For years, Sharon Leitner's candy bar of choice was Take 5.
"I liked that it was a combination of different flavors," the Cincinnati resident said. "It was salty and sweet, [with] caramel and peanut butter and chocolate, and it had something for everybody."
But this past spring, Leitner, 24, noticed a change.
"It just didn't taste like it used to," she said. The new taste was "more waxy and artificial."
A look at the bar's wrapper helped Leitner understand why: cocoa butter -- which experts say helps give chocolate its smooth, creamy taste -- wasn't on the candy's ingredients list.
"Then I started noticing that there were all kinds of other products that didn't have cocoa butter," she said.
Changes to the formulations of several candy bars has chocolate lovers like Leitner buzzing -- and not in a good way.
Cybele May, the founder of the candy review Web site Candy Blog, said that in recent years rising cocoa prices have led candy companies like Hershey's -- the maker of Take 5 and the top chocolate-seller in the U.S. -- to replace cocoa butter with cheaper vegetable oils. The ingredients list for Take 5, for instance, now includes "palm, shea, sunflower and/or safflower oil."
"They just ruined that," May said of the Take 5 bar.
Hershey, meanwhile, stands by its products. The company "is committed to making the world's best chocolate," said spokesman Kirk Saville.
While a "handful" of the company's products do include vegetable oils other than cocoa butter, he said, "we continue to make Hershey's, Hershey's Kisses, Reese's peanut butter cups with pure milk chocolate as we have for over a century."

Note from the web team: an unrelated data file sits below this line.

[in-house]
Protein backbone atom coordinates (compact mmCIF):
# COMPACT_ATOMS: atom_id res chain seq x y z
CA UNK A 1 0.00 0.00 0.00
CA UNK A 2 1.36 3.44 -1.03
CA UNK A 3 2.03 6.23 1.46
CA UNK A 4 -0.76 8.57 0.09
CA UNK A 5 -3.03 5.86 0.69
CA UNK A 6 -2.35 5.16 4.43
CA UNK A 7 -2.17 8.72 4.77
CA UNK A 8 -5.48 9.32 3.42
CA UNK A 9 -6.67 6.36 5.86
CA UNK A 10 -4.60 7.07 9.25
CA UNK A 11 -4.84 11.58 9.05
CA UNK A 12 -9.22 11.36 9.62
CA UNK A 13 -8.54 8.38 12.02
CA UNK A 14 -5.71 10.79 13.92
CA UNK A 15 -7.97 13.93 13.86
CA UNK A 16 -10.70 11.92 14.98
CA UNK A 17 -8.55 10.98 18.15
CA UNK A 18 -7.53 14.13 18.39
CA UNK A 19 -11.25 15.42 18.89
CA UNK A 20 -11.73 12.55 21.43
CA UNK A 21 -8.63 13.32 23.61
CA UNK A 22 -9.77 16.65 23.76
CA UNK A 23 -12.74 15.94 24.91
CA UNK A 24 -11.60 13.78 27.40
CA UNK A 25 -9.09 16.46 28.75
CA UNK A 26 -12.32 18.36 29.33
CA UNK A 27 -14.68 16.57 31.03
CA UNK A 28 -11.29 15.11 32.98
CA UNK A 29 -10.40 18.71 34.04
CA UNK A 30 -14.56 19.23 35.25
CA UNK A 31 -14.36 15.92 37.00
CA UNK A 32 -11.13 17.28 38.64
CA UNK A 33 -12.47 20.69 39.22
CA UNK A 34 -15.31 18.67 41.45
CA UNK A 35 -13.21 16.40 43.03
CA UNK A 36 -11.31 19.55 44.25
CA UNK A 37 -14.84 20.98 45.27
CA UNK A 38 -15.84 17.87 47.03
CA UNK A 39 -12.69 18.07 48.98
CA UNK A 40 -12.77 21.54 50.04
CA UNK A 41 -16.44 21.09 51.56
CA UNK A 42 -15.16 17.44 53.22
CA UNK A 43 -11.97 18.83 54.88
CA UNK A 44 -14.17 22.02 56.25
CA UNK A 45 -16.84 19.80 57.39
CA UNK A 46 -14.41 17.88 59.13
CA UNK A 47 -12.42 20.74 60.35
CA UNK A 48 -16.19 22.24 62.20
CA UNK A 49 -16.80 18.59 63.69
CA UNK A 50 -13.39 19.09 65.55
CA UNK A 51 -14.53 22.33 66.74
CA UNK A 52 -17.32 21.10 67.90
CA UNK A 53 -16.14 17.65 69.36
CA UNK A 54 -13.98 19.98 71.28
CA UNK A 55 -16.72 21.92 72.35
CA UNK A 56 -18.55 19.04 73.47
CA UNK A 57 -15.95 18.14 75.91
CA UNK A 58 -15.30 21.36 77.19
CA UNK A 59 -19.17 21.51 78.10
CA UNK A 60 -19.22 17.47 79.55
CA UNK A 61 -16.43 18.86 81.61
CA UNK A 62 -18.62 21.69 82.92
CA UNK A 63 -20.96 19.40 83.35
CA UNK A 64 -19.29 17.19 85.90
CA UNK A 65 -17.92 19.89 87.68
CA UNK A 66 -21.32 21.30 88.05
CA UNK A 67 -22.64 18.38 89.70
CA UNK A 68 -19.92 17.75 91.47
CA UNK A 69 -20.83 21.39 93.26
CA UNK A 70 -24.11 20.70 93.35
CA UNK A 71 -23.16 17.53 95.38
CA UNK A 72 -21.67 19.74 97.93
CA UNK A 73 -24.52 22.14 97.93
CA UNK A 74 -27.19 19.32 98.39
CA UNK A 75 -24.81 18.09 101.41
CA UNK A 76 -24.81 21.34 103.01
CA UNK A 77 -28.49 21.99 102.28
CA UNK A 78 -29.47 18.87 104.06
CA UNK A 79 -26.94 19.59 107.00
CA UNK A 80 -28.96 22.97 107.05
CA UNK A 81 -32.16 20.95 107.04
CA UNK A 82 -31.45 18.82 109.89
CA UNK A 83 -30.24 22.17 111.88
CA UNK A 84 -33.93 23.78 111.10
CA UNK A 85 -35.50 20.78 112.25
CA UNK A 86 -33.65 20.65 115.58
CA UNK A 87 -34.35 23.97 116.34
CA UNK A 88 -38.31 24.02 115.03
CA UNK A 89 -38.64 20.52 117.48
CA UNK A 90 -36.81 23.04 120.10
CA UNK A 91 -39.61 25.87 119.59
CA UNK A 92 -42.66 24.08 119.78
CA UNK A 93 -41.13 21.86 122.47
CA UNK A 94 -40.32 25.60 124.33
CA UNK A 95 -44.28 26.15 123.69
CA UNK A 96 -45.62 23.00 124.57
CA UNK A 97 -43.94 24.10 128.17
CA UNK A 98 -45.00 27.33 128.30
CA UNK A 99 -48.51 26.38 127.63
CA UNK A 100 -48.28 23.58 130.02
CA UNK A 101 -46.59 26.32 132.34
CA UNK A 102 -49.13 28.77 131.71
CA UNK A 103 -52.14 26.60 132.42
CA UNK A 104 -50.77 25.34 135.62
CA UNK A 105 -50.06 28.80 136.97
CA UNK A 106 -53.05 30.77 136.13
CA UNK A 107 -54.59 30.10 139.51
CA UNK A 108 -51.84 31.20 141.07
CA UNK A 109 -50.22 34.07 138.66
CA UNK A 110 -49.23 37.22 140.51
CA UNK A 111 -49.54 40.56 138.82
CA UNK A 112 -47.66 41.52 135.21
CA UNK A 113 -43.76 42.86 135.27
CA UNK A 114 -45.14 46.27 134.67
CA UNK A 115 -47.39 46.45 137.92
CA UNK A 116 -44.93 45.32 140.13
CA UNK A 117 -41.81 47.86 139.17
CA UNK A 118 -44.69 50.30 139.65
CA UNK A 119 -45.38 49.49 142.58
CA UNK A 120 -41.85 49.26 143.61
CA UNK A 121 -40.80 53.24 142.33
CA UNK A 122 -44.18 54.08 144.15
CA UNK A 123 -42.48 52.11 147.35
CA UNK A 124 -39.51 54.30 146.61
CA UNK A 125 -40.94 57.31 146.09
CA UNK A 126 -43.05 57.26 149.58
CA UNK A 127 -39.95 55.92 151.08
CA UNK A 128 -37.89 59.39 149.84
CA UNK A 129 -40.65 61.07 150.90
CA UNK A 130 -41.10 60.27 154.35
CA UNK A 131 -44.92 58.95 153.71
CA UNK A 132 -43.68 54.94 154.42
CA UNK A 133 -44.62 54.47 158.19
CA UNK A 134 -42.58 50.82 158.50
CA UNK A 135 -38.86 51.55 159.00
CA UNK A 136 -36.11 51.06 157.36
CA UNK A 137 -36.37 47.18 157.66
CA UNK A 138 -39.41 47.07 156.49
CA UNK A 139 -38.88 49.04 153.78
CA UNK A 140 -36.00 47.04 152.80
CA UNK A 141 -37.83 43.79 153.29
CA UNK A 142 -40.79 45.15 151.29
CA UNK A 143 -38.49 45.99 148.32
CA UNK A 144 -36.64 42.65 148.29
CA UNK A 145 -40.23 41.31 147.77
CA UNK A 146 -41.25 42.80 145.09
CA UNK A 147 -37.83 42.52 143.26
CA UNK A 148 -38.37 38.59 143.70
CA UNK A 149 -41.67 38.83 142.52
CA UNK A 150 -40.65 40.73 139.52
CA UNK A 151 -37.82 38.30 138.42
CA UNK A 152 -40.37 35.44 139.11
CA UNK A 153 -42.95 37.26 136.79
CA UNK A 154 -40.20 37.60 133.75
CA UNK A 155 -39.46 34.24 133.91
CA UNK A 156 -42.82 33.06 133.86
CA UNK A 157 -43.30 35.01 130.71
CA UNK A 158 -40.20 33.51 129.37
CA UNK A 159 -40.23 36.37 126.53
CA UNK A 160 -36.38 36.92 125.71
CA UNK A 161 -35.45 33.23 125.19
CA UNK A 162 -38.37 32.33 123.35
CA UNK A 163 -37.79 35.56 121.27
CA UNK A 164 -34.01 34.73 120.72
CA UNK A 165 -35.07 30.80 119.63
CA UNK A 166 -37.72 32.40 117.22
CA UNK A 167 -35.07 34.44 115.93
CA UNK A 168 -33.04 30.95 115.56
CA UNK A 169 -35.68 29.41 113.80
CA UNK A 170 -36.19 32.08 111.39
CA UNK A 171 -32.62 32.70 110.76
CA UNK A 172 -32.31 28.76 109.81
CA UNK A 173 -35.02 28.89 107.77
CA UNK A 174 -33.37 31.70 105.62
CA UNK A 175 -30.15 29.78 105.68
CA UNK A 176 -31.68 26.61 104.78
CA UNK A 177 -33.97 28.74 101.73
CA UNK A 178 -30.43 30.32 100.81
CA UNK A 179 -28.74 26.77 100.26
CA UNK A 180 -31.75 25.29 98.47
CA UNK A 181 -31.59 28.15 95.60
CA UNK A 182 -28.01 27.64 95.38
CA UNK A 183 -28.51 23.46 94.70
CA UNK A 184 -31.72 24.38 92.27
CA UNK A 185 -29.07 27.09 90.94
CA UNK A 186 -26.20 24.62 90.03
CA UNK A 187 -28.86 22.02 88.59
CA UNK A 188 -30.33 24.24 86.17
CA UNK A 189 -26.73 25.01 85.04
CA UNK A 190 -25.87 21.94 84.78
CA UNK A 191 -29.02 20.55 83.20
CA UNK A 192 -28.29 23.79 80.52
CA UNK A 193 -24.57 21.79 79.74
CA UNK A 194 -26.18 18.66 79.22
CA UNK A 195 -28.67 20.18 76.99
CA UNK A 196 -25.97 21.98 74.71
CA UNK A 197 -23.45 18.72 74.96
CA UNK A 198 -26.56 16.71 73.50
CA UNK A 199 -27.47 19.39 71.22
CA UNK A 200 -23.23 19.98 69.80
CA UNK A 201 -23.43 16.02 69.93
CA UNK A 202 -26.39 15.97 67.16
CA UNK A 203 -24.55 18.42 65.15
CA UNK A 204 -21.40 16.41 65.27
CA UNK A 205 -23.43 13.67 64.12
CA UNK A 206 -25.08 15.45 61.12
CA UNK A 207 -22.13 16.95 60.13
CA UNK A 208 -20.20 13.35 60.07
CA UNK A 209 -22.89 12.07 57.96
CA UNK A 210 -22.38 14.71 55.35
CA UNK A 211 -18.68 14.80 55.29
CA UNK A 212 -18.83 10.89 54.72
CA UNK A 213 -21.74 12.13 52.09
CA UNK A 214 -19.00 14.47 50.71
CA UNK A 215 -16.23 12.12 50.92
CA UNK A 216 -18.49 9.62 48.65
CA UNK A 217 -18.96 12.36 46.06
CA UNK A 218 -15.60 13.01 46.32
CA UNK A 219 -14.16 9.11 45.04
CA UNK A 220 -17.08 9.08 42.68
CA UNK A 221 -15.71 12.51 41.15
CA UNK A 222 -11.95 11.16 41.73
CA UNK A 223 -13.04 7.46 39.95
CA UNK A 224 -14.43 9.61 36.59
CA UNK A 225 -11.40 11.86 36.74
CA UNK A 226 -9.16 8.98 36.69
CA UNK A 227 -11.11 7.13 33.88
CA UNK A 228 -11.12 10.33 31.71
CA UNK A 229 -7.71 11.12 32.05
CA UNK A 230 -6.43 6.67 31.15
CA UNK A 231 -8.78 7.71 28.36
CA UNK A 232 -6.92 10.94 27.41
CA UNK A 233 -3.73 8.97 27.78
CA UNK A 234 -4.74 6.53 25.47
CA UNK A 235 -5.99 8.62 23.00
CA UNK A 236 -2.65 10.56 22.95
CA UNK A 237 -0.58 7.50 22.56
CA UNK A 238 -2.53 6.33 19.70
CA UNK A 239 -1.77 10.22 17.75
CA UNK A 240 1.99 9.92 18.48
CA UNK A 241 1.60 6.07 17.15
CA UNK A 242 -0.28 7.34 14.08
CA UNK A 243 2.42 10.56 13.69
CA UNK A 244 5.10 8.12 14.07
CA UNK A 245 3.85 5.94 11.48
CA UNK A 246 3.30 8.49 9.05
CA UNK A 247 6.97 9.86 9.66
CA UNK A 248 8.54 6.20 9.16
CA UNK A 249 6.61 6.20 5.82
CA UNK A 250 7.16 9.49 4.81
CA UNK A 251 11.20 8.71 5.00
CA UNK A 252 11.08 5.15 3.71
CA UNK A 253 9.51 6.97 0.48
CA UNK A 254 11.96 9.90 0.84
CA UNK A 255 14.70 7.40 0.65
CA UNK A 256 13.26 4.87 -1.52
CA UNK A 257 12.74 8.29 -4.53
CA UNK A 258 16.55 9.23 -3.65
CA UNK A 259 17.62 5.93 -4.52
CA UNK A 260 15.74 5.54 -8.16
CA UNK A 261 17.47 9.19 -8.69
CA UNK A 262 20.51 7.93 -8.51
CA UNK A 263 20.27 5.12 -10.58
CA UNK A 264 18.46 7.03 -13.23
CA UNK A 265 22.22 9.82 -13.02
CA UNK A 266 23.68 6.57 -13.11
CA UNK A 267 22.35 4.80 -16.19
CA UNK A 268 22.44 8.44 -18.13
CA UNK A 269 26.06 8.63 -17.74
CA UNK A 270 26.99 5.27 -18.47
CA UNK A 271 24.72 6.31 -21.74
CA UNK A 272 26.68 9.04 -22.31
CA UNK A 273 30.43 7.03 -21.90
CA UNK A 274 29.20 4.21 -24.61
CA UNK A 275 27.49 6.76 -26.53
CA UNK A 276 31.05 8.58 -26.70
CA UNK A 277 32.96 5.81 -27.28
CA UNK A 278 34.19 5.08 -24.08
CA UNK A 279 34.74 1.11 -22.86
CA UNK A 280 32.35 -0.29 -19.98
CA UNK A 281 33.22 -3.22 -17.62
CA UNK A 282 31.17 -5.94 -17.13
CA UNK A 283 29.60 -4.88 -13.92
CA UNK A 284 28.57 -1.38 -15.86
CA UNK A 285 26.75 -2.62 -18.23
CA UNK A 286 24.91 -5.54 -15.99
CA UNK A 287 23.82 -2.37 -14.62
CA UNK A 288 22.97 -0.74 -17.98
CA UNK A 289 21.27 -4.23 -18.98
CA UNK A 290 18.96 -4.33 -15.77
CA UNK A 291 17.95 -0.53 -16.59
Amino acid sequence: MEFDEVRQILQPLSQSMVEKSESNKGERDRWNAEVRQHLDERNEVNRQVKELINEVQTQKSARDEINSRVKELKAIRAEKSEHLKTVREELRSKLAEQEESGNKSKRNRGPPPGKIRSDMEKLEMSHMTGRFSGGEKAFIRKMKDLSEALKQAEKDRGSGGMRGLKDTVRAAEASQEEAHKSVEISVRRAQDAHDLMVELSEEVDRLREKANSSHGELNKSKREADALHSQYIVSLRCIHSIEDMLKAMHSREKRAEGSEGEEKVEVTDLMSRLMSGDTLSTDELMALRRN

That defense -- that there are Hershey's products that still contain pure milk chocolate -- isn't enough for Leitner.
"To me, shaving out the cocoa butter in the less-popular products kind of says that if you like Whatchamacallit [candy bars] you're less deserving of quality ingredients than say, someone who likes Reese's cups," she said.
Cocoa butter is fat derived from cocoa beans. Like other commodities, cocoa prices have skyrocketed in recent years. In 2006, one metric ton of African cocoa butter cost less than $4,000. Today, it costs more than $8,100, according to Judy Ganes, the president of J. Ganes Consulting in Katonah, New York.
Ganes, whose company specializes in research on tropical food products, said that a combination of growing global demand for chocolate and problems in cocoa-producing countries -- heavy rains in Indonesia and civil war in the Ivory Coast -- have driven prices to peaks not seen since the 1970s.
"It certainly has hurt manufacturers," Ganes said.
In the United States, when a so-called chocolate bar doesn't include cocoa butter or includes other oils, it can't actually be labeled chocolate.
"According to the Food and Drug [Administration's] regulations for chocolate, cocoa butter is the required fat for chocolate," said Susan Smith, the spokeswoman for the National Confectioners Association.